In 2020, Northumbria University undertook a pilot project to explore the lives of ordinary immigrant and African American sailors during the American Civil War. The mainstay of the project was a crowd-sourced analysis of newly digitised muster rolls of Union naval vessels from the conflict. These rolls are housed at the U.S. National Archives in Washington D.C. Over the coming months, this site will present some of the results, and highlight the potential of this resource.
The 118,000 sailors who served in the U.S. Navy during the Civil War can provide us vital insight into racial, ethnic and class life in mid-19th century America, revealing details about ‘everyday’ people during this critical period in U.S. history. Of these 118,000, c. 30 percent were born in Britain or Ireland and there were also many first-generation Irish and British Americans. Initially recruited in port cities, these immigrants provide an excellent case study of urban working-class lives at that time. Also, though free black men could join the navy (though not the army), before the Civil War, thousands more recently enslaved African Americans joined as the war progressed and Emancipation became official government policy, thereby entering official government records for the first time.
There were two major naval campaigns in the Civil War. The first was the blockading of Confederate ports on the Atlantic Ocean and Gulf of Mexico to deprive the rebel states of supplies and to halt exports. The other campaign, which featured a fifth or Mississippi River ‘Brown Water’ squadron, focused on controlling the internal waterways of the United States in support of land campaigns, especially efforts to capture Vicksburg and control the Mississippi and its tributaries. The Atlantic squadrons worked primarily from east coast ports such as Boston, New York and Philadelphia, cities with the largest numbers of foreign, especially British and Irish, immigrants along with large populations of African Americans. In the river squadron, increased recruitment of recently enslaved African Americans was common. This fact brought many northern sailors, native- and foreign-born, into direct and close contact, for the first time, with large numbers of recently enslaved men. For the moment we are focusing on vessels which were active in the Mississippi River squadron.
The Civil War Bluejackets Pilot Project was undertaken by Professor David Gleeson and Damian Shiels of Northumbria University, Newcastle. The overall aim was to trial the viability of a future large-scale project based around the recently digitised muster rolls of Union naval vessels from the American Civil War. Specifically, we are interested in what can be learned about race,ethnicity, class and transnationality from bottom-up analysis of the Union navy. To that end, the pilot engaged a team of volunteer transcribers to work on muster rolls from seven City Class gunboats that operated on the Mississippi River and its tributaries during the conflict as part of the Mississippi River Squadron. The posts on this page will share some of the information we uncovered about these vessels and the crewmen aboard.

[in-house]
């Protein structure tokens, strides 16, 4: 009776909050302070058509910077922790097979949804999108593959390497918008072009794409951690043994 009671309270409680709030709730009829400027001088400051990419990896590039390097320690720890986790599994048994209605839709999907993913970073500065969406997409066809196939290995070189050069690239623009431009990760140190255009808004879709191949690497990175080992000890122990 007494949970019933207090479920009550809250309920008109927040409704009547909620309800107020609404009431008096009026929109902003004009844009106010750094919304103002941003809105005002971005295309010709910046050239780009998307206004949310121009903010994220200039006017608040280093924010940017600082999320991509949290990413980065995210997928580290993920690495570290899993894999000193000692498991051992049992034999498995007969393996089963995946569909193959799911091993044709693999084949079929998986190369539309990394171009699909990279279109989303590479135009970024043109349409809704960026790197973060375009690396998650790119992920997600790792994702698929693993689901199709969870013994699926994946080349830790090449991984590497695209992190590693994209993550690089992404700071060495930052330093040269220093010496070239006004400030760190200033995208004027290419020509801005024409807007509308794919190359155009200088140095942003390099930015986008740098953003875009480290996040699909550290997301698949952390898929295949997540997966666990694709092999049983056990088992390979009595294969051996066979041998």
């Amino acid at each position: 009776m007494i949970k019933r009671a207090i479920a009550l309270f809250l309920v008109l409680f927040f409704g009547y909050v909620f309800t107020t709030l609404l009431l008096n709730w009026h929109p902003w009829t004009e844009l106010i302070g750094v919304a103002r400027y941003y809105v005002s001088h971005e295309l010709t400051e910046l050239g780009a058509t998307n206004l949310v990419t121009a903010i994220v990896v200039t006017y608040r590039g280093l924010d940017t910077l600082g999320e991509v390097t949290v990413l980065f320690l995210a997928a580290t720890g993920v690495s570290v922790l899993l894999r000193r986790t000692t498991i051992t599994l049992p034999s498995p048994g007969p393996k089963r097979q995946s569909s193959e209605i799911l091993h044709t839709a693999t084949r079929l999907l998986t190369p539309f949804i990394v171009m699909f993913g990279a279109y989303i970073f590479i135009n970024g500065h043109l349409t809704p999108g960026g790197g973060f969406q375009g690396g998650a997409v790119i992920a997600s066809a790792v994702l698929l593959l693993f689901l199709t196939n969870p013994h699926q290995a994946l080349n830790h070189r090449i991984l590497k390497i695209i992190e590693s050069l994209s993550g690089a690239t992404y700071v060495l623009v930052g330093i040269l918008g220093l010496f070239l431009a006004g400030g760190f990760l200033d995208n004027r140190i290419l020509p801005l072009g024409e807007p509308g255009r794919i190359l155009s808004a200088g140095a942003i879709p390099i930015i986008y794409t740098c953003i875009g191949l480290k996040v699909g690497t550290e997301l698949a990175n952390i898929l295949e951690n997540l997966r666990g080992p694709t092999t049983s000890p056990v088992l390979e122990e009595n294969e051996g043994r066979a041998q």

Professor David Gleeson has been awarded a major Research Grant from the Arts and Humanities Research Council UK for Civil War Bluejackets: Race, Class and Ethnicity in the United States Navy, 1861-1865 (CWB) to go well beyond this initial pilot study and transcribe all the Civil War US Navy Muster rolls. In collaboration with University ofContinue reading “Big News for Civil War Bluejackets!”
Where were the men who served aboard U.S. naval vessels from the American Civil War born? What proportions of their crew were African American, and how many were immigrants? The answers to these questions varied from ship to ship, but could have a profound impact on how the vessel’s on-board community functioned. In our newContinue reading “Infographic: Exploring the Origins, Ethnicity & Makeup of an American Civil War Ship’s Crew”
In order to examine the potential of linking data to specific crew lists, a sample analysis was undertaken on crewmen from the USS Pittsburg muster of 1 July 1864. This muster included details on 151 individuals, 40 percent of whom were black. Pension applications were sought relating to black and immigrant sailors among the crew, with thirtyContinue reading “Revealing the Life Experiences of African American Crewmen aboard USS Pittsburg, July 1864”